The two, plus a woman Kluger thinks ratted him out are holed up with the men in a desert shack where Kluger and his pals are to be picked up by another confederate, Anthony.
Michael O'Shea plays a police officer who, with is wife, is awaiting the birth of their child. He's not supposed to be out on the street but to his wife's chagrin, he runs out when he learns of Kluger's escape, only to be captured by him. At first, Kluger makes him call in as if all is well.
Virginia Grey is the woman Kluger thinks betrayed her, and she spends most of the movie screaming and crying to let her leave. Meanwhile the officer and DA are tied up in the next room after being taken to this out of the way cabin. Not looking good.
Charles McGraw is dynamite in this film, incredibly mean, without one drop of human kindness. As someone on the board pointed out, people like this exist, making the story scarier. He's absolutely frightening because he's capable of anything.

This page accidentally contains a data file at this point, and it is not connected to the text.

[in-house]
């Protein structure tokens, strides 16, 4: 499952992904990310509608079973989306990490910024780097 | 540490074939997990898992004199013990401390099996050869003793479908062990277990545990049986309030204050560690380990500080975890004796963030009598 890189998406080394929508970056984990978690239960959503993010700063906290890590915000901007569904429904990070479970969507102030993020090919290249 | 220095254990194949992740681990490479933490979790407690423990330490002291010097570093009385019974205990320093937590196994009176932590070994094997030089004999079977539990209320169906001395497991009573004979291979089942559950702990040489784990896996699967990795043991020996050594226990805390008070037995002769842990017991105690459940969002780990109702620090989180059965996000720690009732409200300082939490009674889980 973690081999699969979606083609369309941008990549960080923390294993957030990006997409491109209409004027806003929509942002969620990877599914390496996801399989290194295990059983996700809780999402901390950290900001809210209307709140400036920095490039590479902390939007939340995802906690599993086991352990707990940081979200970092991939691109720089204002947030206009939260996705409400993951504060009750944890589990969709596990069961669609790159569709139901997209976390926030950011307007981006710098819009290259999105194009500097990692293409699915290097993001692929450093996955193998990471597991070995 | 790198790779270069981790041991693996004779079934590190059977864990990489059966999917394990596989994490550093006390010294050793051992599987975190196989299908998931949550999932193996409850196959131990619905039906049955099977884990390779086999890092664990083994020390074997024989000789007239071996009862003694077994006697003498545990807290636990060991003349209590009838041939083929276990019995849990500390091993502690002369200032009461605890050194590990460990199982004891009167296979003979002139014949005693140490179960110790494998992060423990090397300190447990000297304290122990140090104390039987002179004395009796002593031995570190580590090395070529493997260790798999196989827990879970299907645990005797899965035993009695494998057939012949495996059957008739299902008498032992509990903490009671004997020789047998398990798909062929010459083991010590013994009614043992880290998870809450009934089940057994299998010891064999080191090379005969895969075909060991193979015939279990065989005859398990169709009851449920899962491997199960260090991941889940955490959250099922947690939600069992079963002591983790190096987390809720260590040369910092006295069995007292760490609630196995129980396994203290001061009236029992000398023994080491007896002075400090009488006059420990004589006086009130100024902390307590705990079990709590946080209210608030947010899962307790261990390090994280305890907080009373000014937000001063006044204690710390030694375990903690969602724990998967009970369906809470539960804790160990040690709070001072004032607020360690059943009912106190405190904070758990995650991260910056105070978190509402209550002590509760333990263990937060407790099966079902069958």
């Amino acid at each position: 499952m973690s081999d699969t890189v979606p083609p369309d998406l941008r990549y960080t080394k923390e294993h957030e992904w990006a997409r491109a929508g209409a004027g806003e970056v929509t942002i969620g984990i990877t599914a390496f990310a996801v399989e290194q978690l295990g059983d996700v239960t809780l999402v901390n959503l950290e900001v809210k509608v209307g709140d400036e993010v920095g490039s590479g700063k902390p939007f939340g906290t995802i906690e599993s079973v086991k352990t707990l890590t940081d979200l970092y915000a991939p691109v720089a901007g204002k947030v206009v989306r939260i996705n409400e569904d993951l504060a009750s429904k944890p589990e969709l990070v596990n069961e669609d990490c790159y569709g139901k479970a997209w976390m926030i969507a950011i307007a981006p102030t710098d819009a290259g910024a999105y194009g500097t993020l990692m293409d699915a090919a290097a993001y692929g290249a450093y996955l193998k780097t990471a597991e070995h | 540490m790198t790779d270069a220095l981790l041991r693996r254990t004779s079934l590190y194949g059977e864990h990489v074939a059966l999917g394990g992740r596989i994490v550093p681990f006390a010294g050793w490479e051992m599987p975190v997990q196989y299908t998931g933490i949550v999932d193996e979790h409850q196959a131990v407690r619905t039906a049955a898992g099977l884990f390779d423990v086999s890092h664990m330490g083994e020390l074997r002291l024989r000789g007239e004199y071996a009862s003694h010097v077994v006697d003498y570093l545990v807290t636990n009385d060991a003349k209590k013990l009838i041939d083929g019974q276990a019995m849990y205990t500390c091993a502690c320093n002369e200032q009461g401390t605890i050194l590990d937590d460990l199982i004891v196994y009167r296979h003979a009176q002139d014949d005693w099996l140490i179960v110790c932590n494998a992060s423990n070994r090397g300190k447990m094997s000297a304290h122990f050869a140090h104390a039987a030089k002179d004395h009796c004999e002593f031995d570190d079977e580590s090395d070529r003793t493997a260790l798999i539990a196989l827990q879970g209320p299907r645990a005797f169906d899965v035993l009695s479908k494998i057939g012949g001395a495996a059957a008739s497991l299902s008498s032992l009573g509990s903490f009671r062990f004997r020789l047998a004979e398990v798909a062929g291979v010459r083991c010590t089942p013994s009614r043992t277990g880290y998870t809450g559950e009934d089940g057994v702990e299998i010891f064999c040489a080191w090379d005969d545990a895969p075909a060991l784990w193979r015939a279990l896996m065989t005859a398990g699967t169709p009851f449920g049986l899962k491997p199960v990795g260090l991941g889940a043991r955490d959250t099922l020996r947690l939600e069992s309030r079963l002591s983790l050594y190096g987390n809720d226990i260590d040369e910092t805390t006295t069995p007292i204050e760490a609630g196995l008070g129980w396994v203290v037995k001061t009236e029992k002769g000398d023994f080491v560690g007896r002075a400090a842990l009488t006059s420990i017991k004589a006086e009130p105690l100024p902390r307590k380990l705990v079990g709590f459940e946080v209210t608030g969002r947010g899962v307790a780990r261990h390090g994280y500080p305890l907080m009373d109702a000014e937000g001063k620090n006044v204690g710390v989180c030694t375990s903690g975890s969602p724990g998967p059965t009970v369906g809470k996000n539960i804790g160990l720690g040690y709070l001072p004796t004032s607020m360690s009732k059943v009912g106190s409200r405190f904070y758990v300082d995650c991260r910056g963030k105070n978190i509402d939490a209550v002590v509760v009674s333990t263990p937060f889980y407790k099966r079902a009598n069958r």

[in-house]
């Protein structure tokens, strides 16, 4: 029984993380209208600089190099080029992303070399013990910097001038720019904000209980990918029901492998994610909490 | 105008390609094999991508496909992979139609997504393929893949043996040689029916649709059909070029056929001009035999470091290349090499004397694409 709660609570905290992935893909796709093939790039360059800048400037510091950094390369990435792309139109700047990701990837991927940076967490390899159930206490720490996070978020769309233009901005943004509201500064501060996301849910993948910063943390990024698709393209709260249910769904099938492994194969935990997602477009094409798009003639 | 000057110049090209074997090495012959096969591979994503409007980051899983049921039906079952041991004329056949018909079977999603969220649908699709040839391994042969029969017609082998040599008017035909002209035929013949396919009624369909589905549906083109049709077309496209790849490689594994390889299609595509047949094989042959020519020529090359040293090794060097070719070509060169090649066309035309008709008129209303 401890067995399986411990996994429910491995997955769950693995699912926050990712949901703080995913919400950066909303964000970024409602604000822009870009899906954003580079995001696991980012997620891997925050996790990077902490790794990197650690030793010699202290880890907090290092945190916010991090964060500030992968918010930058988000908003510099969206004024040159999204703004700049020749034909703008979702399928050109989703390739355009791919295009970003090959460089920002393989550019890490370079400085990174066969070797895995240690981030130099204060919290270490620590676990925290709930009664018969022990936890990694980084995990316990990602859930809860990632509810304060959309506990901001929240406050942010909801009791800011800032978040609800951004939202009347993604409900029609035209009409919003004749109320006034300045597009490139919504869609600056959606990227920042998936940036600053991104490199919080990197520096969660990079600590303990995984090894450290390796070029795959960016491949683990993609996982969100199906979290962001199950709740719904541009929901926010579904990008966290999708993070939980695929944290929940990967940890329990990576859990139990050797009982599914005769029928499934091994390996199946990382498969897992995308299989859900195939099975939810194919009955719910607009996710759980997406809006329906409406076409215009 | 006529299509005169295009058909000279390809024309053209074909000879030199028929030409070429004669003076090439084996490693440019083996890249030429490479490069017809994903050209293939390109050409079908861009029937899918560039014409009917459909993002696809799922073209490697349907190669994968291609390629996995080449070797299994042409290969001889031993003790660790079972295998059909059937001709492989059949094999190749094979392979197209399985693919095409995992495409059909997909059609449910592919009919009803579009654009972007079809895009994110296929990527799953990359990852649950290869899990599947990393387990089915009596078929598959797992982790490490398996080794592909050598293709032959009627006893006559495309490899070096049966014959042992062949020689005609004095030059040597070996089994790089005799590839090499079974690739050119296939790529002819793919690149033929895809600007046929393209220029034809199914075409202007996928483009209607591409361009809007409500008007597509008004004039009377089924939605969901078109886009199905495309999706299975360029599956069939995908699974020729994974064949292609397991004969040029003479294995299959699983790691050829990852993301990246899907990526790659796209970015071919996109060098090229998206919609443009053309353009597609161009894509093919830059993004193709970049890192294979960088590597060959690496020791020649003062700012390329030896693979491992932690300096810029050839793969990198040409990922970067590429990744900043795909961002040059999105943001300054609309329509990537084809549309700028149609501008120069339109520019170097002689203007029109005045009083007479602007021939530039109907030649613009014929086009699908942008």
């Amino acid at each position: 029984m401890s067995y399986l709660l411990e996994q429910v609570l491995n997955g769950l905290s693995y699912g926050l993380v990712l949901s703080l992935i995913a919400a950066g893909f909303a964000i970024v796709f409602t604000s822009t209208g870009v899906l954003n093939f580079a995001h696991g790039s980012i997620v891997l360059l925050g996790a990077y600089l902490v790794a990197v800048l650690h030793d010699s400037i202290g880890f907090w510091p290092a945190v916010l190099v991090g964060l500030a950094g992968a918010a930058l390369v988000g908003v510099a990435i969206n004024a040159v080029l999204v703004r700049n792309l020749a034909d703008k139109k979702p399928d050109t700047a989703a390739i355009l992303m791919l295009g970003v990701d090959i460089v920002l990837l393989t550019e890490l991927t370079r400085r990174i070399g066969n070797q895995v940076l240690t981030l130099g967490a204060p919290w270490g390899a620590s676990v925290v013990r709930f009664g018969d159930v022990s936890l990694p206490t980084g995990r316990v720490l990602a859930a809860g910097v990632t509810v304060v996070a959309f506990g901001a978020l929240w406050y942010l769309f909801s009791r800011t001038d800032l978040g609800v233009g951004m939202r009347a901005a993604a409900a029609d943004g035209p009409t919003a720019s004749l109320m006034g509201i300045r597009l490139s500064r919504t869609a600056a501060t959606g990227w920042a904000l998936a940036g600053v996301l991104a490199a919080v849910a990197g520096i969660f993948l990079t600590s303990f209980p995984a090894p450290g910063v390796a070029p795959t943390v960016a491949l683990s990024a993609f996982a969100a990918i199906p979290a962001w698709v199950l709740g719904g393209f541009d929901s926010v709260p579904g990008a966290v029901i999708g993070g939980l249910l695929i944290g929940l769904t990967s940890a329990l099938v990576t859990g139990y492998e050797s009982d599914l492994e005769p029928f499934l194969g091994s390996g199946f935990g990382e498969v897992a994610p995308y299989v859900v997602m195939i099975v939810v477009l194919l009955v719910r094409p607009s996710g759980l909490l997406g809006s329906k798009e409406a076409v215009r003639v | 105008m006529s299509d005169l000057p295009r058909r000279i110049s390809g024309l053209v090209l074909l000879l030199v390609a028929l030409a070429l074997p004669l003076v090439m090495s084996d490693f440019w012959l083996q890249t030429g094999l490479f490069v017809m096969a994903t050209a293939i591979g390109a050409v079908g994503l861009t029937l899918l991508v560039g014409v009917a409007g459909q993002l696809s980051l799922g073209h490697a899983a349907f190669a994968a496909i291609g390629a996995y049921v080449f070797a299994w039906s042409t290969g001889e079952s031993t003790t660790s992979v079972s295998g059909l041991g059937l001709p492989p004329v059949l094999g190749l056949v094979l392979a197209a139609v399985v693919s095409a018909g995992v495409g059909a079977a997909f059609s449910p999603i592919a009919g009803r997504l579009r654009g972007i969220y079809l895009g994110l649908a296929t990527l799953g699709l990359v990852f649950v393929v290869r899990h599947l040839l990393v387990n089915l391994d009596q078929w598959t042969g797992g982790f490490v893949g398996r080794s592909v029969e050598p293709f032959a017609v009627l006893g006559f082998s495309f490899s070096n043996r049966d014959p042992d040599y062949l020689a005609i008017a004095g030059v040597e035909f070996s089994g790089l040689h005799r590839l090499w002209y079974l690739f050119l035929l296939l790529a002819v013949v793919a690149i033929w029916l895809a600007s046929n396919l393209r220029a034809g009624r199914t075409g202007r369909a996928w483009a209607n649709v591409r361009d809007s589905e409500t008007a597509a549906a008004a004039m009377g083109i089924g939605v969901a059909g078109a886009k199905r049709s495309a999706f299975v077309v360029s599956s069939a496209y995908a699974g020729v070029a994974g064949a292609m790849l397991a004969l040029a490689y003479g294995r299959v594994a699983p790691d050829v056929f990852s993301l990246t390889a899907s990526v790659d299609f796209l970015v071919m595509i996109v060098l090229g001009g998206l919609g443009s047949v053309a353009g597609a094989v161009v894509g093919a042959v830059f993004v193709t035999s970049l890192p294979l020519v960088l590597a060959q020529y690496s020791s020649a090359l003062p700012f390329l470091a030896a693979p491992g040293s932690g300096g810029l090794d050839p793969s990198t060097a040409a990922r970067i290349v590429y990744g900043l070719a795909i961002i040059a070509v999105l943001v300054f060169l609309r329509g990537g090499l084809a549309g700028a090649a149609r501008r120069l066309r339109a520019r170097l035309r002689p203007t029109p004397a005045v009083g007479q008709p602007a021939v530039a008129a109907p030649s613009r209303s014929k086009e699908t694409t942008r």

If you're a baby boomer, you'll recognize the voice of Inspector Henderson from Superman right away, Robert Shayne as Police Inspector Murphy. The man worked into his nineties but is probably best remembered as Henderson. The film was made in 1949, and most if not all of these actors wound up in television.
Michael O'Shea was always likable, and he's no different here, playing a police detective who keeps his cool. Married to Virginia Mayo, the two did a lot of theater together, and after he retired he became a plainclothes CIA operative.
Virginia Grey was a good actress and a lovely one, though this role called for her to be hysterical a good part of the time.
This is a short film that packs a wallop - a real wallop. Very hard- hitting.